What to Do When Loss and Loneliness Cloud The Holidays

I have to say that Christmas is my all time favorite holiday of the year. We get inundated with romance, mystery, presents, family time, and good food. We get more time off and, if we are lucky, snow to play in. We drink eggnog or hot cocoa and nibble on baked goods while we overdose on Hallmark movies, Christmas music, and light displays. There is an overwhelming sense of magic and belief in happy endings. Nothing is impossible at Christmas.

But what do you do when the thing you want most really can’t happen?

If you have suffered the loss of a loved one, you know that the thing you want more than any present under the tree is more time with that loved one alive again. If you just came out of a breakup or you’ve been single for a long time, the last thing you want is to be reminded of how alone you are romantically. Holiday gatherings get harder when people are missing from them–and that’s true whether it is a lost loved one or a missing partner that you haven’t even met yet.

My paternal grandfather loved family gatherings, and he made an especially big deal of Christmas. Before Christmas Eve, he took my cousins and I out for dinner and a movie at the theater. Then he took us to the local mall, gave us each twenty dollars, and let us shop. He was genuinely happy to see all the things we bought with his money that brought us joy. Then, on Christmas Eve, he would cook a steak dinner for the whole family. After dinner, we would gather in the living room, sing carols, read the Christmas story in Luke, and open presents. Presents were always extravagant toys or collectibles for the kids and nice kitchen goods for the adults. I remember one year when we all got Nintendo 64! My sister and I went home, set it up, and played Mario Brothers and Duck Hunt till our eyes nearly fell out of our heads. After presents at granddaddy’s house, there was still more. Gallon bags filled with candy, fruit, and nuts were passed out along with money envelopes to everyone present.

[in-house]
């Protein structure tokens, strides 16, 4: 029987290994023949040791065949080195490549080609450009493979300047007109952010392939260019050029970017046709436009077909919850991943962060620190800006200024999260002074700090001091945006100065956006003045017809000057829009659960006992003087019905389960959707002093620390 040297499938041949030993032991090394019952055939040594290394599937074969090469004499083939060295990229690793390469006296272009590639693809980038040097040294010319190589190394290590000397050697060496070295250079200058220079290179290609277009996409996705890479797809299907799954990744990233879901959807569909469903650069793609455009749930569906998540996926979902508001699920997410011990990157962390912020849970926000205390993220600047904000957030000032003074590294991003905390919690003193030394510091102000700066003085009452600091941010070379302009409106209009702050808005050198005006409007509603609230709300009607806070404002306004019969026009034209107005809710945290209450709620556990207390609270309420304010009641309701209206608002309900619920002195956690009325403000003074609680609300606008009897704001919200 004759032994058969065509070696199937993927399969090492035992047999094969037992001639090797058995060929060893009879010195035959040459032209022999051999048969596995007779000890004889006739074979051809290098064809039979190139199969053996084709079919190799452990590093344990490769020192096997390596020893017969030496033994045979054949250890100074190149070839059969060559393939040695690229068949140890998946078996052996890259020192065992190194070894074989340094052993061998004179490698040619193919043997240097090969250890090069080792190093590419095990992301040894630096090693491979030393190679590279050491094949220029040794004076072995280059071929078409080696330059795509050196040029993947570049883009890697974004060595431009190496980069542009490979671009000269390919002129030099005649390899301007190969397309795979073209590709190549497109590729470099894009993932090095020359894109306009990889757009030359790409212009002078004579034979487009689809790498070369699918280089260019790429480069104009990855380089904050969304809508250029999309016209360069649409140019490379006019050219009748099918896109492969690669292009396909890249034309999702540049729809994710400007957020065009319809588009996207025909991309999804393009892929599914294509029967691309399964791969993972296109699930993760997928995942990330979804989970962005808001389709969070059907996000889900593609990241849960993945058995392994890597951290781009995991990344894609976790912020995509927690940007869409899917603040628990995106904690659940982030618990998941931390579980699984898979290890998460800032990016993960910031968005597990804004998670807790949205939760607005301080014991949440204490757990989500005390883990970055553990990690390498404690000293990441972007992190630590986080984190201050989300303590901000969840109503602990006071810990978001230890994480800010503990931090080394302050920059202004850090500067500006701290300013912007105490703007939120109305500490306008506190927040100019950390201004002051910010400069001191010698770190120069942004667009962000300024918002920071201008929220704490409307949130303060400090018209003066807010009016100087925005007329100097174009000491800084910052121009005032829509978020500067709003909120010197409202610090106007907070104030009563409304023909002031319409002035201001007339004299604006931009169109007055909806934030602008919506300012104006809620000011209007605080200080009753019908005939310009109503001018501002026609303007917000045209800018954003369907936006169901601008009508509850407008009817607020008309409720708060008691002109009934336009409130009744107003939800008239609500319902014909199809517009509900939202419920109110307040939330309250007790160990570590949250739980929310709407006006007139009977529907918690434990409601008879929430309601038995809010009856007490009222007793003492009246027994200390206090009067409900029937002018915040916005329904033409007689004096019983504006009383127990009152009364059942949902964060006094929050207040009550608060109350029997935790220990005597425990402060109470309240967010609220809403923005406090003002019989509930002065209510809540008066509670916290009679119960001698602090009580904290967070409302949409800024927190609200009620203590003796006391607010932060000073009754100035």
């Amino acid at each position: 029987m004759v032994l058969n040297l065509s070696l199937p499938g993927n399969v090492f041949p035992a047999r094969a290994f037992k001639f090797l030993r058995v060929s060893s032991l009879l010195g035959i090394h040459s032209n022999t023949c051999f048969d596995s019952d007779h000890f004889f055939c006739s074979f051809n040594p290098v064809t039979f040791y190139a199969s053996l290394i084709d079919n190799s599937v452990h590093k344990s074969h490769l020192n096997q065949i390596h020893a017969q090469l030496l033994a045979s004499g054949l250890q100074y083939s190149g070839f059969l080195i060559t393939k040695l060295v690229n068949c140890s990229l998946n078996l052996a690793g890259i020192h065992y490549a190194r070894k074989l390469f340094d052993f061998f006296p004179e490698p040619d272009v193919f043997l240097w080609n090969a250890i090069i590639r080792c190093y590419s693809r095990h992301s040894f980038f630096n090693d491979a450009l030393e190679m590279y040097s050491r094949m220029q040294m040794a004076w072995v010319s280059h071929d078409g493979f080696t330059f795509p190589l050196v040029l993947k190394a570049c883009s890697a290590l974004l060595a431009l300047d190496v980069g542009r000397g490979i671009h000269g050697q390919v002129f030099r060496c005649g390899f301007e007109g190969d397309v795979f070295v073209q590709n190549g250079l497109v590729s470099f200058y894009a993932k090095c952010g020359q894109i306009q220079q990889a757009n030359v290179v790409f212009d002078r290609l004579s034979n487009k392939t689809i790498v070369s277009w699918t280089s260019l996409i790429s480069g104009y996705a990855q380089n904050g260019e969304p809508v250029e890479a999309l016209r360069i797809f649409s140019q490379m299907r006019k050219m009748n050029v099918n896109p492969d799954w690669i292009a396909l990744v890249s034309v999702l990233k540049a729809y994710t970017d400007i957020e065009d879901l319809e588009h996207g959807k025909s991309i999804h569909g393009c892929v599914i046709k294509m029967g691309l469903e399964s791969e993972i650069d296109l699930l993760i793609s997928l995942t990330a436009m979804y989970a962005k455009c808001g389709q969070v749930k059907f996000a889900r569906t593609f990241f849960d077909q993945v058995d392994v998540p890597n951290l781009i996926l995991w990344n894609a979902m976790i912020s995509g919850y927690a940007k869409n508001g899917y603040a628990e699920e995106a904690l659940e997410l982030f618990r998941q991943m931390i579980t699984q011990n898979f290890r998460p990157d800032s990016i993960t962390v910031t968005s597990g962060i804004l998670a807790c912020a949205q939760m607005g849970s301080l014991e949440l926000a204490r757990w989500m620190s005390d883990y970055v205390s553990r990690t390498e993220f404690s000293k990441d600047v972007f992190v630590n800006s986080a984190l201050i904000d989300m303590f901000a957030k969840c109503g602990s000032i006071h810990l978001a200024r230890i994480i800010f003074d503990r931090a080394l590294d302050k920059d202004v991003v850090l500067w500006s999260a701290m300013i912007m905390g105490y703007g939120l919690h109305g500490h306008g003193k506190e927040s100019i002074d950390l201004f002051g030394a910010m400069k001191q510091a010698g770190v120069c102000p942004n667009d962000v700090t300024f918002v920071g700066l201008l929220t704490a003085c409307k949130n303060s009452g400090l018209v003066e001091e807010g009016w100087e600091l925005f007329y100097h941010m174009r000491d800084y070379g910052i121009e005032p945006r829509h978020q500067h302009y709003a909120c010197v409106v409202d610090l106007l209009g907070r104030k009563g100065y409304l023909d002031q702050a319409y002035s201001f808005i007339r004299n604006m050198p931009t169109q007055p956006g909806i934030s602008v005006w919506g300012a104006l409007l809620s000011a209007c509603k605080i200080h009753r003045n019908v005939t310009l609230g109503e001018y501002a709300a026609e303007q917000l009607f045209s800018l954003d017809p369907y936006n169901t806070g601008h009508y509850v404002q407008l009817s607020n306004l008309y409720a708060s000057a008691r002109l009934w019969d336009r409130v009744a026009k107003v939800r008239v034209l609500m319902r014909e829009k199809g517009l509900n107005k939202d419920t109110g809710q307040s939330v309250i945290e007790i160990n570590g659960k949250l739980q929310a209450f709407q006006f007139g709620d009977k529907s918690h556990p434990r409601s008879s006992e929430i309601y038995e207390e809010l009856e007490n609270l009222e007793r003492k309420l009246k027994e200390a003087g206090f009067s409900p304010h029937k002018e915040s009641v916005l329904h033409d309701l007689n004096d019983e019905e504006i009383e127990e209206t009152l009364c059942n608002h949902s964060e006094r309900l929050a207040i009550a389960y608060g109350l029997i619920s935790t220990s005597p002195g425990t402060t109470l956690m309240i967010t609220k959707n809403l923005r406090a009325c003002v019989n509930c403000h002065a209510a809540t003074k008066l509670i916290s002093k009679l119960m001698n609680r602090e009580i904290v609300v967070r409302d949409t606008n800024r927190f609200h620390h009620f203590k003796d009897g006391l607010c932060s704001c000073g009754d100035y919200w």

I never thought about money back when I was growing up, but I do now. I know my grandparents weren’t as rich as they seemed; they saved all year to be able to splurge like that on their family for Christmas. My paternal grandparents had come from less and worked hard to have more. Spending money on their family now made them feel joy and fulfillment. Nevertheless, the first Christmas after granddaddy passed away, it wasn’t the presents we missed from the room. There was a sadness and silence we could only address in prayer as we blessed the meal: we missed him. All we wanted, as we gathered together that Christmas, was more time with him.

Christmas is not Christmas anymore when grief over loss enters the room. Substitute whatever holiday in there that is important to you, and the same is still true: holidays suck when the people you love are missing.

Whether you are in the fresh wake of grief or you are a seasoned veteran to it, it can be hard to be cheerful at the holidays. It is okay to acknowledge your feelings while they are raw, but don’t let yourself be trapped by them. Grief is a process that has no timeliness, but emotions will control you if you don’t take control over them.

What I ultimately found helpful in my own seasons of loss and loneliness at the holidays was this: focus on the good you have not what you are missing and be thankful for the memories.

Sometimes forcing yourself to be cheerful for holidays’ sake brings the good memories to the surface. You begin to remember good times you had with your missed loved ones. Smile-worthy memories surface in the flood of sadness, and you find yourself thankful and happy again.